Craig Federighi and Greg Joswiak discuss USB-C on iPhone, iMessage on Android, lack of iPadOS Calculator app, pace of innovation and more

At the Wall Street JournalAt the Tech Live event, Apple’s Craig Federighi Greg Joswiak spoke on a wide variety of topics, including USB-C on iPhone, why iPadOS still doesn’t have a calculator app, iMessage on Android, and more.

craig jox wsj event
The EU is forcing all consumer electronic devices, including the “iPhone” and AirPods, to move to USB-C by the end of 2024. The new rule directly affects Apple, which still uses the Lightning connector on the “iPhone” and AirPod models. Joswiak, aka Joz, said today at the event that Apple will have to “abide” by the new rule, indirectly confirming that the “iPhone” will switch to USB-C in the future. Reports suggest Apple is testing USB-C on iPhone 15 models, which will hit the market next fall.

Federighi and Joz talked about the pace of innovation on the “iPhone,” including whether smartphones have become dull and whether the “iPhone” needs an update every year. “People are really excited about the new iPhones,” said Joz, referring to new features on the iPhone 14 Pro, including the new 48MP camera and Dynamic Island. “We always have a lot of stuff to take out,” said Federighi. “We’ve been working on things for years and years and there’s a pipeline of things that we think will help our customers better.”

On why iPadOS still doesn’t have a native calculator app, Joz said, “there are a bunch of them. Go to the App Store.” “I use third-party apps,” he continued when pressed by the Wall Street JournalJoanna Stern’s on what the two executives do when they want to calculate something on their iPad.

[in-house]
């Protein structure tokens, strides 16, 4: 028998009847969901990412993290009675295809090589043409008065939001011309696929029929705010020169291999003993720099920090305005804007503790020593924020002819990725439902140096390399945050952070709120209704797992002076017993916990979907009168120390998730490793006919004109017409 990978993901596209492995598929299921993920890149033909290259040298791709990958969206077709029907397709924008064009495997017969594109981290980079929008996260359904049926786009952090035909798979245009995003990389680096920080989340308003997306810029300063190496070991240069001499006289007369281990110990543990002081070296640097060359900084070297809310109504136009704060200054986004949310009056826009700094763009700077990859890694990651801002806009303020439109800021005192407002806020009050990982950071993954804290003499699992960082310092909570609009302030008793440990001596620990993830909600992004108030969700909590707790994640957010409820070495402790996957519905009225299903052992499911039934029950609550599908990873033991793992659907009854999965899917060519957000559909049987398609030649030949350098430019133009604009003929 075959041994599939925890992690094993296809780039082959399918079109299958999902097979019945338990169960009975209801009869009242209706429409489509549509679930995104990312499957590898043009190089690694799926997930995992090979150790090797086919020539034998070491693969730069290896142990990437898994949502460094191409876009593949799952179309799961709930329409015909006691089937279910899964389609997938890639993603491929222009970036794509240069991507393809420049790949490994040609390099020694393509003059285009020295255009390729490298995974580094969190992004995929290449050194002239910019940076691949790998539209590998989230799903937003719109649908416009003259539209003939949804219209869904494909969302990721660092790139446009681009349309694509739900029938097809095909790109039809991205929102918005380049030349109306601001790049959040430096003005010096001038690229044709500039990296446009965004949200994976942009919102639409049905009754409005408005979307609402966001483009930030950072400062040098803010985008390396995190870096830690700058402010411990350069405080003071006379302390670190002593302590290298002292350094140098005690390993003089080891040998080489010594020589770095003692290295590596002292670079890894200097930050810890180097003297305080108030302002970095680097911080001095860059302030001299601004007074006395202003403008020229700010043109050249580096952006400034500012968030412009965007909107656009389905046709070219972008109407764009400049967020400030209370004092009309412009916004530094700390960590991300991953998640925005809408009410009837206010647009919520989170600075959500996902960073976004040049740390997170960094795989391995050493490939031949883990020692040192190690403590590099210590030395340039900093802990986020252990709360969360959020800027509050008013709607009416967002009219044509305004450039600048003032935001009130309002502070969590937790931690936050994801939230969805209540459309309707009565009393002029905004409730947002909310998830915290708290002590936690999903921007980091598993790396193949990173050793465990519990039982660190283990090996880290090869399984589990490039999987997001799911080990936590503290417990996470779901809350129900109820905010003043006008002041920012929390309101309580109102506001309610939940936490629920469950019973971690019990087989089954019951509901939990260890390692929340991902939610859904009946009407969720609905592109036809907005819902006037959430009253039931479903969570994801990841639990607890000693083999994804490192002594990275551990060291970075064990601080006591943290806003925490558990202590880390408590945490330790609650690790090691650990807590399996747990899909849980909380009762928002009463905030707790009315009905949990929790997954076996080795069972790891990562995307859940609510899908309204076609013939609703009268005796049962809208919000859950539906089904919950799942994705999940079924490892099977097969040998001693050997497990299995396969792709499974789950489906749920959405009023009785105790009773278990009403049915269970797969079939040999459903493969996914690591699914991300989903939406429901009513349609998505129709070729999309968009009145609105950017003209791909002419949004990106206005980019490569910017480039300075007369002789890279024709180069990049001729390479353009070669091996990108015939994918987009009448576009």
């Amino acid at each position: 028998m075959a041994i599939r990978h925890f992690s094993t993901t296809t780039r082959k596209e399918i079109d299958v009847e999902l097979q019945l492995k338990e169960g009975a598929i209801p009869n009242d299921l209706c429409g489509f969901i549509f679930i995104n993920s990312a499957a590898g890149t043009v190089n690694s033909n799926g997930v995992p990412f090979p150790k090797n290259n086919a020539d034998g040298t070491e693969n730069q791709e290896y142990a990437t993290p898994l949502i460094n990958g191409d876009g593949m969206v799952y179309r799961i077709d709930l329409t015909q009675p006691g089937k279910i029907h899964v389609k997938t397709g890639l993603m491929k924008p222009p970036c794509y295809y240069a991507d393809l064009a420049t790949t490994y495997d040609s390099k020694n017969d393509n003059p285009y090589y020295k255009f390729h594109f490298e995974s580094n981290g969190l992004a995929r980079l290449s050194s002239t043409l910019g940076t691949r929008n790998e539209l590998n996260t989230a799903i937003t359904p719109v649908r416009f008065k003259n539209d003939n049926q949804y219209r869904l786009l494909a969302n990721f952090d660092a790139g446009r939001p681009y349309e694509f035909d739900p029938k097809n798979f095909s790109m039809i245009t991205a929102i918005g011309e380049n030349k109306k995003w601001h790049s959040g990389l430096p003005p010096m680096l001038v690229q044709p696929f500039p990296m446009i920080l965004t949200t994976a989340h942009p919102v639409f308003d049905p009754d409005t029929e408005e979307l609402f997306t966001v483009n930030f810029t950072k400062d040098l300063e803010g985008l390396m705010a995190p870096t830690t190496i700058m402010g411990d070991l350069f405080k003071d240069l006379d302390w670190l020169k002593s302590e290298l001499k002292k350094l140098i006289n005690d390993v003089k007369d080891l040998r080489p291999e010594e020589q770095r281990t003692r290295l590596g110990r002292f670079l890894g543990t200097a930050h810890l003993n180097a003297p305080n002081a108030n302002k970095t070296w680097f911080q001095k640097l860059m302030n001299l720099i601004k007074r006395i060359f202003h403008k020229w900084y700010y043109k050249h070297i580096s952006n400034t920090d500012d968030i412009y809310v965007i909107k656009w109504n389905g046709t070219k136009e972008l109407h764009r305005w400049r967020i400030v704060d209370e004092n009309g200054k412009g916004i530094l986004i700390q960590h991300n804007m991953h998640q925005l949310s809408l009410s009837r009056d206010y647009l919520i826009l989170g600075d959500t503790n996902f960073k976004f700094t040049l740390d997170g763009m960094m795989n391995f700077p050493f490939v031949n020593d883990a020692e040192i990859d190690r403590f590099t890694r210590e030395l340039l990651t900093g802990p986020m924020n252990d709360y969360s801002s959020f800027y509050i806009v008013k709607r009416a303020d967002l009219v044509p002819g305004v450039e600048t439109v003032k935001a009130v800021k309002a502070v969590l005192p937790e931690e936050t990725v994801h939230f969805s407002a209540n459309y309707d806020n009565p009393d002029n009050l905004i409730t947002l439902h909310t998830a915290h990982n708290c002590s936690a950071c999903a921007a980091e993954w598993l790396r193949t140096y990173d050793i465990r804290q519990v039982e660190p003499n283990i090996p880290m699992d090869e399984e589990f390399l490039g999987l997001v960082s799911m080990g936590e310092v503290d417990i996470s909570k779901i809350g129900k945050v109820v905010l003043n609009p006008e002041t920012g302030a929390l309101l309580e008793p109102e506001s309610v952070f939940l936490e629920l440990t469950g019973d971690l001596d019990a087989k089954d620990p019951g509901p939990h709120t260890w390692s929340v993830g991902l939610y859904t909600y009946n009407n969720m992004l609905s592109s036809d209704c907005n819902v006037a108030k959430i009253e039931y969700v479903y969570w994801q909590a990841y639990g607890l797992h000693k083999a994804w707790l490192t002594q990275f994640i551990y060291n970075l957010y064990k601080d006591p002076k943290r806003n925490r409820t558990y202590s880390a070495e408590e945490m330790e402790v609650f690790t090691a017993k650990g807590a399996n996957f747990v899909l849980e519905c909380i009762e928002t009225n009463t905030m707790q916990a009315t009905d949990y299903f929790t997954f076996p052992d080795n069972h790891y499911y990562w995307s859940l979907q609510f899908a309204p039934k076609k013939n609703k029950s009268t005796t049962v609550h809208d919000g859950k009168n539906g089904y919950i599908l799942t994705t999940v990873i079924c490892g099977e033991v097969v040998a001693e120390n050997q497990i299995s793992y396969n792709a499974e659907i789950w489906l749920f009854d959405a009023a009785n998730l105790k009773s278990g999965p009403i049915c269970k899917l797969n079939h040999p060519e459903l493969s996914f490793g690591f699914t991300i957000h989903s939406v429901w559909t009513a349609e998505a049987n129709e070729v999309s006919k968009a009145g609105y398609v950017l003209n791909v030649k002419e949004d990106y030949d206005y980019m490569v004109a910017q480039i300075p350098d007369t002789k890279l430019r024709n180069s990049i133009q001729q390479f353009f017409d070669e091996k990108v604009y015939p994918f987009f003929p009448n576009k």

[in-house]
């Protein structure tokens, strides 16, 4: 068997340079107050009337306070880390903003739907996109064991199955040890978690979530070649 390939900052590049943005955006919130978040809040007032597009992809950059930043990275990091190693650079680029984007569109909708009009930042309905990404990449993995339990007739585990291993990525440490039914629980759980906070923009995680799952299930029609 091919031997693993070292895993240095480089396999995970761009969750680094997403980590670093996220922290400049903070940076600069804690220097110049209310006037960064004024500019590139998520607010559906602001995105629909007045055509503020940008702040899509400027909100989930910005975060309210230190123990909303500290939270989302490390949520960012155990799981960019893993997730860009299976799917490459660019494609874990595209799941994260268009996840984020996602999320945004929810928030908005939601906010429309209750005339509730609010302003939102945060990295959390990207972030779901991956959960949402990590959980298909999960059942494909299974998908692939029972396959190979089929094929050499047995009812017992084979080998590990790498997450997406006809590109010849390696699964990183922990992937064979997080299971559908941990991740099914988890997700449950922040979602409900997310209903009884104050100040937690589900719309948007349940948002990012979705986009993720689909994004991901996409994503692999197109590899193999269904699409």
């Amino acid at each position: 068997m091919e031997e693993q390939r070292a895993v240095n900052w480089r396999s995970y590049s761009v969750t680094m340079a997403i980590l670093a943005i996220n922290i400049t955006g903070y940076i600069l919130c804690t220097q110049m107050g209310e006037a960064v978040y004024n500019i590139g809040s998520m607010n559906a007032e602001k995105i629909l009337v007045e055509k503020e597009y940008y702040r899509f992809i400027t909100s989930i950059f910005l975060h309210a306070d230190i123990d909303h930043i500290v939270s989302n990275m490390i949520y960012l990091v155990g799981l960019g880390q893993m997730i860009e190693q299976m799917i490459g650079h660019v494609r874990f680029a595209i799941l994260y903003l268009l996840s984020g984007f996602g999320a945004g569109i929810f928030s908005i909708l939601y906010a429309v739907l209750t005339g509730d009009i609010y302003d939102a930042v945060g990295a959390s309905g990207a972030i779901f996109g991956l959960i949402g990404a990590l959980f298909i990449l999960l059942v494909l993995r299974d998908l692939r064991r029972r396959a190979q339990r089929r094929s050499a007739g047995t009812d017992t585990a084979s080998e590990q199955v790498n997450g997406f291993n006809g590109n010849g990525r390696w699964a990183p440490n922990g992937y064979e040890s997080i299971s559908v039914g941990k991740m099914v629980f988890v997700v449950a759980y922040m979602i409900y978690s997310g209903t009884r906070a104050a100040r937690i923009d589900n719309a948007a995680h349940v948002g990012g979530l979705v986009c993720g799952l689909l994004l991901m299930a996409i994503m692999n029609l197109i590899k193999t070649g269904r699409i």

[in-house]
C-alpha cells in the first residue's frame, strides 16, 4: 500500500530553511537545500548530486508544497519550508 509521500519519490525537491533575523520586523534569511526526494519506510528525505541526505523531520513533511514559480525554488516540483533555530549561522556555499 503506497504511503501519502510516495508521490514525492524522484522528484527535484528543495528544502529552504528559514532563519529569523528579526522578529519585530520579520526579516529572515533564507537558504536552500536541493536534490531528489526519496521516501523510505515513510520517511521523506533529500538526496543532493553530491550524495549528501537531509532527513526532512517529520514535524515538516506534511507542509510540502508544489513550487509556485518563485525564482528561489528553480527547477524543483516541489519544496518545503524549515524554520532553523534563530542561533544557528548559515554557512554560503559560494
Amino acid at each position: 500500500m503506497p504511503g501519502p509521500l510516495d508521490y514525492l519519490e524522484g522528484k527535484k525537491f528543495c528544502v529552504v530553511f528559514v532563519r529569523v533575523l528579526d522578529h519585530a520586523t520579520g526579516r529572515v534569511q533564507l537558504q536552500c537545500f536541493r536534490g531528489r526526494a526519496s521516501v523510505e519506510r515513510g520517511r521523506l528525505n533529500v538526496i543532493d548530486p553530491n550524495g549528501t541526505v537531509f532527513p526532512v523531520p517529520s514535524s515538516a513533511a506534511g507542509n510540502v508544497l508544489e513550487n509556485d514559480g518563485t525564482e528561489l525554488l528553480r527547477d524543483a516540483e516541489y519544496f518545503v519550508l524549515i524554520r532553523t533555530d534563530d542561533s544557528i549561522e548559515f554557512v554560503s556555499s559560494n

Federighi and Joz were also asked about the lack of iMessage on Android and Apple’s rationale for keeping iMessage exclusive to Apple devices. Federighi was asked about an email he sent in 2013, in which he said, “I’m afraid iMessage on Android would only serve to [an] obstacle for “iPhone” families giving their children Android phones.”

“I am not aware of the shipment,” Federighi said jokingly in response to the question. “If we want to enter a market and start building an application, we have to be in it in a way that’s going to make a difference, that we’re going to have a lot of customers and a great experience,” Federighi said, implying that Apple doesn’t think iMessage is on the market. Android would make a difference, have a lot of users or be a great experience.

“If we had just released an app that really didn’t gain critical mass on other platforms, it would have stopped us from innovating in all the ways we want to innovate in messaging for our customers and wouldn’t have accomplished much otherwise” , explains Federighi. iMessage on Android seemed like a “throwaway item” that “wouldn’t serve the world,” he concluded.

During their interview, Federighi and Joz also discussed Apple’s move to Apple silicon on the Mac, Apple’s stance on privacy and Apple’s return to personal work, and the controversy surrounding it. The full 35-minute interview can be viewed at a live stream repeat on the Wall Street Journal‘s Twitter account.